HGP Heads into Third Year

By Gideon Goldstein, HGP Mentor
Tel Aviv, Israel

The Holocaust/Genocide Study Project of the International Education and Resource Network (I*EARN) is reaching the end of its third project year. During these pilot years, the HGP, as it is nicknamed, has become one of the better examples of the uniqueness of I*EARN.

The project is grassroots and was intitiated by teacher, Ms. Honey Kern, within an I*EARN school -- Cold Spring Harbor High School, in New York State.

The HGP is the only I*EARN project to have an organized curriculum which was devised via telecommunications by several I*EARN teachers.

The project is facilitated by two teachers: Ms. Honey Kern and Ms. Julie Rosenoff of Spokane Valley High School, and has student facilitators from Cold Spring Harbor High School.

With participants from several states in the U.S., as well as Israel, Australia and Russia, the Holocaust/Genocide Study Project is truly an international project. Its meeting place is an on-line conference <iearn.hgp> on PeaceNet and contributions are made almost daily with participants writing electronically.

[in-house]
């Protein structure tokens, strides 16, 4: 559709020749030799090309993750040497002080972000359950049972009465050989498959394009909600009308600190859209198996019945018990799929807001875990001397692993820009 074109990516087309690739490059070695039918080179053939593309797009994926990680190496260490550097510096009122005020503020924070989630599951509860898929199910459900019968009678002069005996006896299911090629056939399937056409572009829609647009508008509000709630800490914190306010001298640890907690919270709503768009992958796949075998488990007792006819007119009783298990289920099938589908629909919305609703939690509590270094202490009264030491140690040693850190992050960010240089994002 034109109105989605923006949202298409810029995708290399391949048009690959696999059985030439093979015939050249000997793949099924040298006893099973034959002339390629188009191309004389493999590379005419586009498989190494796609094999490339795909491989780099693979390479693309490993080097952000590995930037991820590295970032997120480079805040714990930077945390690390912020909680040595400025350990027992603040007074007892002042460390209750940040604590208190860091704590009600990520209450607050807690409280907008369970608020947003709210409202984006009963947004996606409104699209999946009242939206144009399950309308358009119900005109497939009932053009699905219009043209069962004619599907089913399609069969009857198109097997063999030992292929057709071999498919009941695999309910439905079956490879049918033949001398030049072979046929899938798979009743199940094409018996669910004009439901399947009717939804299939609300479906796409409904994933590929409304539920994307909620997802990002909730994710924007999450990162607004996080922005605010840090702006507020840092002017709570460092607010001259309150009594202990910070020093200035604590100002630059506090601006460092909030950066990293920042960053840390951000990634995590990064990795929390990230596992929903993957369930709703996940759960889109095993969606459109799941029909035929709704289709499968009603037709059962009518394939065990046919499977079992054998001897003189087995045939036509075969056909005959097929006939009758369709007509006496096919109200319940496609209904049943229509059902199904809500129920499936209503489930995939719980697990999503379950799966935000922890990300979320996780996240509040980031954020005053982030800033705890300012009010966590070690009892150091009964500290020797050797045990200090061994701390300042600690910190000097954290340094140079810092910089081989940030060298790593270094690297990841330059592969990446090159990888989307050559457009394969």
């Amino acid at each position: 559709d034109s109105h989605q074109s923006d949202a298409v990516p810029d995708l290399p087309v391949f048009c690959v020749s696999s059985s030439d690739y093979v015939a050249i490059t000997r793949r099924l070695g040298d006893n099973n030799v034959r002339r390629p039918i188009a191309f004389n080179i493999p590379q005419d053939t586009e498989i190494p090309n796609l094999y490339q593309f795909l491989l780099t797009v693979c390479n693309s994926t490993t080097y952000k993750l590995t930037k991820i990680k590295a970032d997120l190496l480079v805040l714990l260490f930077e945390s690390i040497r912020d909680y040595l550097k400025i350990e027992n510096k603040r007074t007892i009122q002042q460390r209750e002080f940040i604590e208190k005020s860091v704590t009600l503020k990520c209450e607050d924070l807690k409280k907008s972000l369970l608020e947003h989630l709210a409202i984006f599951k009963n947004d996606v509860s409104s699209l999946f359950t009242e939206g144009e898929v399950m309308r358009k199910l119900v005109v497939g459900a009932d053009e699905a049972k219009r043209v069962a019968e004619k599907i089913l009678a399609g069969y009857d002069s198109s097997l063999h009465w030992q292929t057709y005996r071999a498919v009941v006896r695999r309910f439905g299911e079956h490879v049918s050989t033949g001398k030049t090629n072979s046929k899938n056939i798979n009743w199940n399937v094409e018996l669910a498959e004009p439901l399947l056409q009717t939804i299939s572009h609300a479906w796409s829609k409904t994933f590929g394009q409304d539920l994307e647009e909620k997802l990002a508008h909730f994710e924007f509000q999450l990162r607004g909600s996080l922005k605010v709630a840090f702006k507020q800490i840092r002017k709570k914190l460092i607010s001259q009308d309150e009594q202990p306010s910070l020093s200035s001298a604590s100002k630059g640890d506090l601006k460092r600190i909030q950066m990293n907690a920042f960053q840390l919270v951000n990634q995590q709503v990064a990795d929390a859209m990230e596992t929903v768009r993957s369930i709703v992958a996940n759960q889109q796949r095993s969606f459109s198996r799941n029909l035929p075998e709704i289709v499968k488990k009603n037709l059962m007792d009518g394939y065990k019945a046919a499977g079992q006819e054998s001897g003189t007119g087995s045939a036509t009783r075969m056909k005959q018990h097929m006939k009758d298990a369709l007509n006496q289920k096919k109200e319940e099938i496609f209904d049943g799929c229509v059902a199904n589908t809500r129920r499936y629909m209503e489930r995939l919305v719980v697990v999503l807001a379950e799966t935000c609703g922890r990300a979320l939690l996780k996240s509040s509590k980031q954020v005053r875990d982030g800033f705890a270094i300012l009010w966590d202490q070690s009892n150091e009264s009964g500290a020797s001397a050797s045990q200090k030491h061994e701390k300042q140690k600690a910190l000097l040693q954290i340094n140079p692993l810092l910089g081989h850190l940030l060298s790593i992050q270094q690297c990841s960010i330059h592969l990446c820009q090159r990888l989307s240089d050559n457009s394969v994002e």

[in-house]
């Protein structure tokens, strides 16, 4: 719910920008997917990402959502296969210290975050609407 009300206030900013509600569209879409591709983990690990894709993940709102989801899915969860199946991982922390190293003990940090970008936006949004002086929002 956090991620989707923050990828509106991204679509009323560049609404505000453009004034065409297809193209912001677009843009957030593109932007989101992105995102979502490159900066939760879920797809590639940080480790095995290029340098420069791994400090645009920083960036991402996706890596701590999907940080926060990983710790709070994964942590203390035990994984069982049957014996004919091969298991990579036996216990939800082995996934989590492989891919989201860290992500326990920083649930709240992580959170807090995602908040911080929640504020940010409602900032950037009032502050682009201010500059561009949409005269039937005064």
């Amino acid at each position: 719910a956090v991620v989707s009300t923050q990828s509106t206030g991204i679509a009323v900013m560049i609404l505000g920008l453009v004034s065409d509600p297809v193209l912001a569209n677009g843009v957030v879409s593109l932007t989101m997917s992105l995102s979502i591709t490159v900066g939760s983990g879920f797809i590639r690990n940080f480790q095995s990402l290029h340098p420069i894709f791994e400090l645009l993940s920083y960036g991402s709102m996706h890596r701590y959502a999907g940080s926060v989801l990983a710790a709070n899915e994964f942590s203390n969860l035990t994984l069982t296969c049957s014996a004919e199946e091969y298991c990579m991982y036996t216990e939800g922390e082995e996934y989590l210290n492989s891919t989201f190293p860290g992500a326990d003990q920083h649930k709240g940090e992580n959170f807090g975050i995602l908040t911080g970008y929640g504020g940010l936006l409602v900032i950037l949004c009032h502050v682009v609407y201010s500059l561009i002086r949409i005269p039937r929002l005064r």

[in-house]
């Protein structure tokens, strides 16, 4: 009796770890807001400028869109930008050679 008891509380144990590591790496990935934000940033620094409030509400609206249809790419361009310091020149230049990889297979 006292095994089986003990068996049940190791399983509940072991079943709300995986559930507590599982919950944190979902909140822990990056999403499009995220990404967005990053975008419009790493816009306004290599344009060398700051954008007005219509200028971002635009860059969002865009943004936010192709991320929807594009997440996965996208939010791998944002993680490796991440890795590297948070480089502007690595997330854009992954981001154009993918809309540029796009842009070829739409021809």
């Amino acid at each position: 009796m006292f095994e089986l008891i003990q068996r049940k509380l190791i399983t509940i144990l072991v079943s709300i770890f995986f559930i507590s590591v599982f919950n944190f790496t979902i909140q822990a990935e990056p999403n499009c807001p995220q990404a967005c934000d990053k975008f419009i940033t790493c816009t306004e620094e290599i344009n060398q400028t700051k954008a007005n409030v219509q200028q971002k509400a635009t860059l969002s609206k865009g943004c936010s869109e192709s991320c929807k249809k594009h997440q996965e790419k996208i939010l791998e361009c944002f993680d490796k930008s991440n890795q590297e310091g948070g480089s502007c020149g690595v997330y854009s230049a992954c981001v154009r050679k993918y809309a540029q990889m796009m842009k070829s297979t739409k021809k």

Lately, the project has incorporated an annual study mission of teachers and students to Poland and Israel. New connections with the United States Holocaust Memorial Museum have been formed.

These basic components indicate much about the future of the HGP. In order to maintain its existence on I*EARN, the HGP should, in my view, retain its unique qualities, with minor adjustments.

The project curriculum should be refined. The learning process which is currently freeform should include periodical assignments for teachers and students. The completion of these assignments should become one of the participatory requirements of the project to insure that students have completed some learning related to the project's objectives.

There is a need for more schools to join the project. This year was a breakthrough year, with the very important additions of schools from Wisconsin, California, and Poland.

The collaboration with the U.S. Holocaust Memorial Museum in Washington, DC, is to be continued and nurtured. Such ties allow the project access to a large number of potential participants; provide an authoritative source of information; and, promote the objectives of the project in context with the study of the Holocaust.

As I*EARN is headed for financial sustainability, the Holocaust/Genocide Study Project will probably become one of the mainstays of the new I*EARN. All of those steering the project will need to have the insight and staying power to maintain the unique content and form of the project with the possible influx of schools, without losing the very intimate "community" feeling that the project currently holds for its participants.

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